Remember slideshows? Remember how much you dreaded going over to a friend or family member's house to see the slides of their vacation? Well, as you've seen on 'Along the Way', slideshows aren't something you have to fear. To create a slideshow that doesn't send 'em packing or snoring just follow a few simple guidelines.

The most important thing to do is remember what it was that made your friend's slide show so boring. Remember how he went on and on about a story that was obviously interesting to him, but meant nothing to you? Well, lesson number 1... make it interesting. Not to you, but to others. Here's a suggestion, go to the archived 'Along the Way' radio stories at knpr.org and find a story that you find interesting. Because you have no personal involvement in the story chances are if you find it interesting others will also. (And because the research and interviews have already been gathered you stand a much greater chance of having your slideshow chosen for the TV show) Use the information in the story as a template for your slideshow.

Lesson number 2... take enough pictures of what you want to talk about so even if your audience doesn't find what your saying interesting they at least have something to look at. Remember how you sat there looking at the same slide while your friend talked on and on about... well, it didn't take long before you forgot what he was talking about? You can avoid that by taking several shots of the same subject from different angles. Here's an example...

In a slideshow we did about China Ranch we spent 24 seconds talking about trash. The viewer may or may not have found the content interesting, but there were 7 pictures of the trash from a variety of angles that kept our attention. Two of those shots were of the same car, but from different angles. (Always try to avoid shots of the same subject that are 180 degrees apart without a transition shot in between.) If you want to create a good slideshow (and be considered for the 'Along the Way slideshow) make sure you have plenty of shots of your subject.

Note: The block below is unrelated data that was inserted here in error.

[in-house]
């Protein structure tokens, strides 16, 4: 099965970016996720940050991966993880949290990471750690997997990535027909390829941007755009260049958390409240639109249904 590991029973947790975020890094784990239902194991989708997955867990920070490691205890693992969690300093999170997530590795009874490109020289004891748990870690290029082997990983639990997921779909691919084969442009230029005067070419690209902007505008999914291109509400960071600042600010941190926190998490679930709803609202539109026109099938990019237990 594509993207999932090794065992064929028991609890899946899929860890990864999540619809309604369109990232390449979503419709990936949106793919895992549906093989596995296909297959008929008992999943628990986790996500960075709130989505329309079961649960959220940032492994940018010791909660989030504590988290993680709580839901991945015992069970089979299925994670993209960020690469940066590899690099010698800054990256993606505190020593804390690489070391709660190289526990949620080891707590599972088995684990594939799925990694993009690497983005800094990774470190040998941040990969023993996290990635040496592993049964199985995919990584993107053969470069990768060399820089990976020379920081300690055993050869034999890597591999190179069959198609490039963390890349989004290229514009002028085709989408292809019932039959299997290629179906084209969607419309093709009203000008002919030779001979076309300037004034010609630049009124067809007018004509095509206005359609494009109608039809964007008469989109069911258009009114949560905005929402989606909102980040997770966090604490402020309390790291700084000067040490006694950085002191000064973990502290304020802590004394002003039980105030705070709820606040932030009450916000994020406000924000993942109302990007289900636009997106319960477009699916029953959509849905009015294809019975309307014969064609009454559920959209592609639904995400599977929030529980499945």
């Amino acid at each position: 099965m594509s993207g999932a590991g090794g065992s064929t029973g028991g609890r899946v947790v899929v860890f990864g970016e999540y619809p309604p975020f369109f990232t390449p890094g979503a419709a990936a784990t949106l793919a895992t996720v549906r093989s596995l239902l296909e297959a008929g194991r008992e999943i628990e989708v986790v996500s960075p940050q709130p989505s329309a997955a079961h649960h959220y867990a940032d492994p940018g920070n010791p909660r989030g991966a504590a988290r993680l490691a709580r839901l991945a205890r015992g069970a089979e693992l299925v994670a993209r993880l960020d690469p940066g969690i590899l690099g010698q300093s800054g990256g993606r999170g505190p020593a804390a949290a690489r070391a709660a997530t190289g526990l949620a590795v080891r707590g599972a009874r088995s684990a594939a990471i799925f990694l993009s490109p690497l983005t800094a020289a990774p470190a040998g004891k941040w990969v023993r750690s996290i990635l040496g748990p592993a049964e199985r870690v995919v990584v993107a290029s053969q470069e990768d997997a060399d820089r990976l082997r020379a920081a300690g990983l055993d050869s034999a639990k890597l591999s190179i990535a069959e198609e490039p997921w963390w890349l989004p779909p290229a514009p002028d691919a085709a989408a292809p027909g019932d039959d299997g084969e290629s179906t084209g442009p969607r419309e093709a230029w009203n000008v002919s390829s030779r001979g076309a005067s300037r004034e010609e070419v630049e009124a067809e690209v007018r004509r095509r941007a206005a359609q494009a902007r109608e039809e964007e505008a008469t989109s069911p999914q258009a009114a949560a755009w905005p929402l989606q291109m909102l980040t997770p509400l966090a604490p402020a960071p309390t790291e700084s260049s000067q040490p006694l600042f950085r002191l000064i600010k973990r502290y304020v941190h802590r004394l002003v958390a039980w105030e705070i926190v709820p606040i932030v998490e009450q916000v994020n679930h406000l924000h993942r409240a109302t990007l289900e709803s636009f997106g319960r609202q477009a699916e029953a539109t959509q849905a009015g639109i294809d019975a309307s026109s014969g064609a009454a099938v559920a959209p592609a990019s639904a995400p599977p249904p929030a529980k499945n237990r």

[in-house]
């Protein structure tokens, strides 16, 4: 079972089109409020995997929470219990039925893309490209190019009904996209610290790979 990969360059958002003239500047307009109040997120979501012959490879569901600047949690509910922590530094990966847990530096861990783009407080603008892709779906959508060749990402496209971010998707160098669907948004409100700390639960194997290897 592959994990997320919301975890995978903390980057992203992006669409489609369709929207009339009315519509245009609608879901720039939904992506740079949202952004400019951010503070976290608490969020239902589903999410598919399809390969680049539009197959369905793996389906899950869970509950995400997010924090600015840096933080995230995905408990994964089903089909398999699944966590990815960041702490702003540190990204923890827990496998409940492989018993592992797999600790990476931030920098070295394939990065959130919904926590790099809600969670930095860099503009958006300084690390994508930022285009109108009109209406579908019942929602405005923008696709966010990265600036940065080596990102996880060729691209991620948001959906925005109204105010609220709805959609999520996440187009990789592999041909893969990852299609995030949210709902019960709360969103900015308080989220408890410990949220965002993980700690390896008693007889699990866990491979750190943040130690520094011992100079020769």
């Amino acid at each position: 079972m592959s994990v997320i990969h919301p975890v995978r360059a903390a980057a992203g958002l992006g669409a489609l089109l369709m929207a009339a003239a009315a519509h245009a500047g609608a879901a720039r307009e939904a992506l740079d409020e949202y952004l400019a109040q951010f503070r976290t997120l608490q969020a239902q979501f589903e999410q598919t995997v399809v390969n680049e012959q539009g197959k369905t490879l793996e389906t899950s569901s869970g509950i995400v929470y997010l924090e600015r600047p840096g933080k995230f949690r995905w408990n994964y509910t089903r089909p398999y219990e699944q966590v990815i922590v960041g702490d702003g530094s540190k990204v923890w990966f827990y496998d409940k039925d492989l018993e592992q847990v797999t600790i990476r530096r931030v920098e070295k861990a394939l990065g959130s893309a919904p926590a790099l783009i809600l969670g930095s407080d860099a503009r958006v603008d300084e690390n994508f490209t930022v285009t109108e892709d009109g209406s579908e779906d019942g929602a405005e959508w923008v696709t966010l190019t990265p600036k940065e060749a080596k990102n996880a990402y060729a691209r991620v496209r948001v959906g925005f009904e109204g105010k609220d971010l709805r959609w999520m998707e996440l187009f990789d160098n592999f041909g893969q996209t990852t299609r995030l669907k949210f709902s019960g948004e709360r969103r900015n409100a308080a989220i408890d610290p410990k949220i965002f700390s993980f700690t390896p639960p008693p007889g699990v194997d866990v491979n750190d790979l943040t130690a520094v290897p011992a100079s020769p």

Lesson number 3... frame your shots well. With modern technology we can easily manipulate digital images on our computers so we tend to get a bit sloppy in the way we frame our shots. Remember that each time you manipulate a digital image it loses value when translated to video. The less you have to change the image the better the quality of the video. Also, unless it is a part of the story try to avoid wide shots. The subject may look great in person, but rarely translates to a digital image.

And finally... be creative. In the China Ranch slideshow there was a shot of some trash with a beautiful Beavertail Cactus flower in the middle. The juxtaposition was a statement that even beauty can be found within the trash. Remember, you're trying to tell a story with your images.

If you've found a story at knpr.org that you'd like to cover contact us before you go. Perhaps we can give you some guidance.

Good luck, and have fun!

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